Ben Long

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Ben Long is a freelance writer based in San Francisco. He has written extensively on products for creative types for Macworld magazine, among myriad other publications, and has authored several books related to photography.
  • Features: Written by Ben Long on January 30, 2008

    If you're more familiar with digital photography than film photography, you may not know about grain: visible clumps of silver halide crystals on a

  • Features: Written by Ben Long on December 19, 2007
    Pros: Excellent build quality and feature set; very good image quality; high-quality, stabilized lens with 6x zoom range; support for Canon external flash system. Cons: Terrible optical viewfinder; performance is a little sluggish when shooting Raw; ISOs above 400 are unacceptably noisy for professional shooterss. Rating: 90
  • Features: Written by Ben Long on November 28, 2007

    Today, many digital photographers start with a point-and-shoot camera and work their way up to an SLR. If that was your path, you may not be familiar with the more obscure lens types. Because you can choose what type of lens to put on an SLR, you can opt for different focal lengths, upgrade to a higher quality lens, and choose lenses based on weight and size. All of these options give you a tremendous level of flexibility.

    Let's look at five specialty lens types:

    • Fast
    • Wide
    • Fisheye
    • Lensbaby
    • Tilt and Shift

    Fast Lenses

  • Features: Written by Ben Long on October 31, 2007

    Down at the bottom of the File menu in Photoshop, there are two little submenus: Scripts and Automate. Buried in these submenus are a few easy-to-overlook features that are surprisingly handy. Here's how to take advantage of their powerful output capabilities and save a tremendous amount of time.

    Banish the Mundane with Image Processor
    While Photoshop has exceptional image-editing controls, it can also help you with more mundane work, such as resizing and converting images from one format to another.

  • Features: Written by Ben Long on September 17, 2007

    Planning for any photo shoot is a little tricky, as you struggle to find the right balance of weight and functionality. Which lenses to take? How much storage? How many batteries? But some shoots are trickier than others. When photographer Steve Simon invited me to help him shoot a project in South Africa, I had to figure out how to equip my bag for a three-week trip.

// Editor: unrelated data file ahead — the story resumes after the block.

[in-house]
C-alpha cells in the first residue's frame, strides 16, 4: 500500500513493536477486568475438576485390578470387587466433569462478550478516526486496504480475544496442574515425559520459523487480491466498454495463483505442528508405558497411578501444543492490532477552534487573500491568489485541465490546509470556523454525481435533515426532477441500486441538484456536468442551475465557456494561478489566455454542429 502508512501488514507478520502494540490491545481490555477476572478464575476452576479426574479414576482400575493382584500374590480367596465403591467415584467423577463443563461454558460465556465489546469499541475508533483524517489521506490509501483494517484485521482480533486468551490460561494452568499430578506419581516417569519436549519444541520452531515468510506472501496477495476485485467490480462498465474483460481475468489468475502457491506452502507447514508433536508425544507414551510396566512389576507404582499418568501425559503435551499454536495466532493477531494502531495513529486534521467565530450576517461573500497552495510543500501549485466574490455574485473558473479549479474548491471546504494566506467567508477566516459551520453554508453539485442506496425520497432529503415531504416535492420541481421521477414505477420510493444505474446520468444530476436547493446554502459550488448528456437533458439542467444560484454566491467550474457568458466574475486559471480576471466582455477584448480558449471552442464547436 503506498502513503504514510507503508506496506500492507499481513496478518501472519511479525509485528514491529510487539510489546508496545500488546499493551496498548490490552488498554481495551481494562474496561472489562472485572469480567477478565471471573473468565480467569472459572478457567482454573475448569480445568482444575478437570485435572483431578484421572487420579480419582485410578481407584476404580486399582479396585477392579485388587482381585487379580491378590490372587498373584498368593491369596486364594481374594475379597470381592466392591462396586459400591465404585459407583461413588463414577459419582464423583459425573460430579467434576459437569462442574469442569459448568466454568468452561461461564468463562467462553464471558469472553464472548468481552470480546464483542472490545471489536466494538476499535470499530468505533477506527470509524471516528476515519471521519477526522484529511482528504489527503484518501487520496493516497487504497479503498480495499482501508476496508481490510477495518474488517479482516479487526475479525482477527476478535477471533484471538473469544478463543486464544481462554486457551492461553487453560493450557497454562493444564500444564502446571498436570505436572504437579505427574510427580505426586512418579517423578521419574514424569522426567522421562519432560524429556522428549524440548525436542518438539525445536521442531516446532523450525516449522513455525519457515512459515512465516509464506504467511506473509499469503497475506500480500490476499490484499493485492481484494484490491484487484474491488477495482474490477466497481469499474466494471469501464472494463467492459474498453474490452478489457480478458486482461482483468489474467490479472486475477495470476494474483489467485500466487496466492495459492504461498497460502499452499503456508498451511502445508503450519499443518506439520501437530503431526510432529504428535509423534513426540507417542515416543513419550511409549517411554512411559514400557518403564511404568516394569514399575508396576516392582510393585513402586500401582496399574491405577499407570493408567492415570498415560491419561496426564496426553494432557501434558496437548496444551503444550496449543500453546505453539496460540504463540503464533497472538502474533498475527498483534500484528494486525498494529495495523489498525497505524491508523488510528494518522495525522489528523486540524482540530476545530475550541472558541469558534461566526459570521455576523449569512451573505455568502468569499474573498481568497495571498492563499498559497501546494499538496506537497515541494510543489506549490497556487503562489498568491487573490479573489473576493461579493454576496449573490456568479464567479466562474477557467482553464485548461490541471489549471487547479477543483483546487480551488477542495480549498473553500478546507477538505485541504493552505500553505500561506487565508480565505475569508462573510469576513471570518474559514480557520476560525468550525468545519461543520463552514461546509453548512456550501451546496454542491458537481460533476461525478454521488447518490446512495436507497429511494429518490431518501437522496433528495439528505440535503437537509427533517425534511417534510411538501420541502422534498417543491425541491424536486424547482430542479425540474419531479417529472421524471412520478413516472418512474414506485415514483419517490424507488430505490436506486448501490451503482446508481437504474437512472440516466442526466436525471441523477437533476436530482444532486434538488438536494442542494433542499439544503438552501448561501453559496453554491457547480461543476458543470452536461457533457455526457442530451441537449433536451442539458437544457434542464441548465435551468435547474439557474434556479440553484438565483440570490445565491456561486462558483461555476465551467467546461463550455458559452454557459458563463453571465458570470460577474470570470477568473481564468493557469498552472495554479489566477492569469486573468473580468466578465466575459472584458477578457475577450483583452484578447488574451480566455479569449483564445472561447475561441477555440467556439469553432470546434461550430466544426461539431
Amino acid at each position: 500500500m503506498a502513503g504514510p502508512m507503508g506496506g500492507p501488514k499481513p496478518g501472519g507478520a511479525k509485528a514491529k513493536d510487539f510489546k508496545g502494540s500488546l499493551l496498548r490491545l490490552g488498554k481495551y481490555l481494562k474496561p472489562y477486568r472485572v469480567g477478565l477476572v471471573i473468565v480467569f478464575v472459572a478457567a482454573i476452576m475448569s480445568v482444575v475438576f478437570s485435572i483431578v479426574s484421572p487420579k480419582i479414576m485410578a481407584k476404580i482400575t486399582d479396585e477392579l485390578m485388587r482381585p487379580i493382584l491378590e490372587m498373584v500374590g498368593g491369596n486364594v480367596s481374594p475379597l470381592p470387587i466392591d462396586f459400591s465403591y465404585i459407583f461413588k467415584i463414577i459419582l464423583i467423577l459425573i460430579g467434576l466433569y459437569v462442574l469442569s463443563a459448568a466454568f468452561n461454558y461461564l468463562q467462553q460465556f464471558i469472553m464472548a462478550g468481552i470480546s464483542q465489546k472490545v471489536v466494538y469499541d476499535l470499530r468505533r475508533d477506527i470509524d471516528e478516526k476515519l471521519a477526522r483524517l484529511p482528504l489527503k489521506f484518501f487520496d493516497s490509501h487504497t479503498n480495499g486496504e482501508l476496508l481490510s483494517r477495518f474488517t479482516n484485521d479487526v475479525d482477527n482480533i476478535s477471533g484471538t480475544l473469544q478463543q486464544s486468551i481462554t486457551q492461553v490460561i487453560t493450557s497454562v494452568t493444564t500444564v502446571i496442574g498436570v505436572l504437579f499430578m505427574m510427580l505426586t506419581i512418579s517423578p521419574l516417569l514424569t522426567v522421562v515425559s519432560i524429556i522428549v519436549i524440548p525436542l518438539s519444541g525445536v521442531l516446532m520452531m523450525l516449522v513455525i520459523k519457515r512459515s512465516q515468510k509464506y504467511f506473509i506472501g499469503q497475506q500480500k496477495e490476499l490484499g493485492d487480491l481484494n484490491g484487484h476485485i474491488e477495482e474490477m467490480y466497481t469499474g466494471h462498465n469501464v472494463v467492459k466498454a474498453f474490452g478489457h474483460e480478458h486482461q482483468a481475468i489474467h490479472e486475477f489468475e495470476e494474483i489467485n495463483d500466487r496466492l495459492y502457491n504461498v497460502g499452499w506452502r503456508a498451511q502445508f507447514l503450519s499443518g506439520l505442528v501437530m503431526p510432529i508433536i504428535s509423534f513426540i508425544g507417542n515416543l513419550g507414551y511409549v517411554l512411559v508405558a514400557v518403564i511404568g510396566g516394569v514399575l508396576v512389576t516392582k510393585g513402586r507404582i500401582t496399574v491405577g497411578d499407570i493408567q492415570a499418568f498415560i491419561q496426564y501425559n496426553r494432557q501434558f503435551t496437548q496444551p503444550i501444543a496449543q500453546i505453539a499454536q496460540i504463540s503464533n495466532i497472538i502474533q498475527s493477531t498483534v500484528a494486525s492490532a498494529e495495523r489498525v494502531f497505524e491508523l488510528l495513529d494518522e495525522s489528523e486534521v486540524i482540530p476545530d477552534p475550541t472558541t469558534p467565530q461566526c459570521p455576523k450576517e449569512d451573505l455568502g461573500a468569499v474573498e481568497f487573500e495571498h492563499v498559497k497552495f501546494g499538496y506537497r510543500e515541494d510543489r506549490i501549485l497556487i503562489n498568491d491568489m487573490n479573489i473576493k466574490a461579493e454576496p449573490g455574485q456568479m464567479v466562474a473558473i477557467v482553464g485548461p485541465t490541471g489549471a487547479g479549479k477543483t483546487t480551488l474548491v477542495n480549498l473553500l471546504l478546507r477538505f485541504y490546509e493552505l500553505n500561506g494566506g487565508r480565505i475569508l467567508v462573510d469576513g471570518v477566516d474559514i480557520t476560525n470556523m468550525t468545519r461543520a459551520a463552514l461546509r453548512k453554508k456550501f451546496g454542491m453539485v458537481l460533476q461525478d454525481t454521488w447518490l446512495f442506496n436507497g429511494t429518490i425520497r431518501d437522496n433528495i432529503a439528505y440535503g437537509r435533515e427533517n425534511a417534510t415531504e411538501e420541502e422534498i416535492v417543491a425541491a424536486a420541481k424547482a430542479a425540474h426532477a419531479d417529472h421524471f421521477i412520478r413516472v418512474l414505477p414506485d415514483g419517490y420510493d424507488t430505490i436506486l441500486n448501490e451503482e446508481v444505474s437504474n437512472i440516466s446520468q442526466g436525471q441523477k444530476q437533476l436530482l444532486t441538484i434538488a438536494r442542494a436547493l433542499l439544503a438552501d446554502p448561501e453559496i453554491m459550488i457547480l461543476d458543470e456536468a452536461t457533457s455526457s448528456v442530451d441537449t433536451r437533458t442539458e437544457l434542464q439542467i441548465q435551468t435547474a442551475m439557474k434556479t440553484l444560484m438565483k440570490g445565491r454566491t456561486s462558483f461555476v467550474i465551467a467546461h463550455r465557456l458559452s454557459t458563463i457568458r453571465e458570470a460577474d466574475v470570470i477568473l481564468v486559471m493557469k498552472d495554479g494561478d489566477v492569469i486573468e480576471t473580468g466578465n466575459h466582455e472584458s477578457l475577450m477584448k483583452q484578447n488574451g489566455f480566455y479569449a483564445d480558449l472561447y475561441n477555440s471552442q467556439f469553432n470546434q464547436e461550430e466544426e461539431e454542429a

• Features: Written by Ben Long on September 10, 2007

    Other than new-lens lust, one of the most common hardware challenges that digital SLR users face is sensor dust. Because the lens on an SLR is removable, it's possible for dust and debris to get inside the sensor chamber of the camera, resulting in visible spots and artifacts on your final images.

  • Features: Written by Ben Long on July 16, 2007

    Color accuracy is a big topic in digital photography.

  • Features: Written by Ben Long on June 4, 2007

    When I mention photographic workflow and the software quandaries that go with it to old-school photographers, I'm often met with a blank stare and then asked, "What's a workflow?"

    Workflow is not a traditional photography concept. The idea came into the photography world alongside Photoshop's rubber stamp tools, the Raw format, and the practice of shooting more pictures in an afternoon than film photographers used to shoot in a month.

  • Features: Written by Ben Long on May 11, 2007

    While we can all count on the inevitability of death and taxes, photographers have had a few other certainties to depend on: black cameras look mor

  • Features: Written by Ben Long on April 24, 2007

    Return to Review: Adobe Photoshop CS3.

    Bridge, a file browser and manager that Adobe introduced with Creative Suite 2, has also been updated. The new version sports a modified look, with a dark gray background (Figure 1). In Bridge's Preferences, you can now change the brightness of the interface and the color of certain elements, allowing you to build an environment that's comfortable for viewing.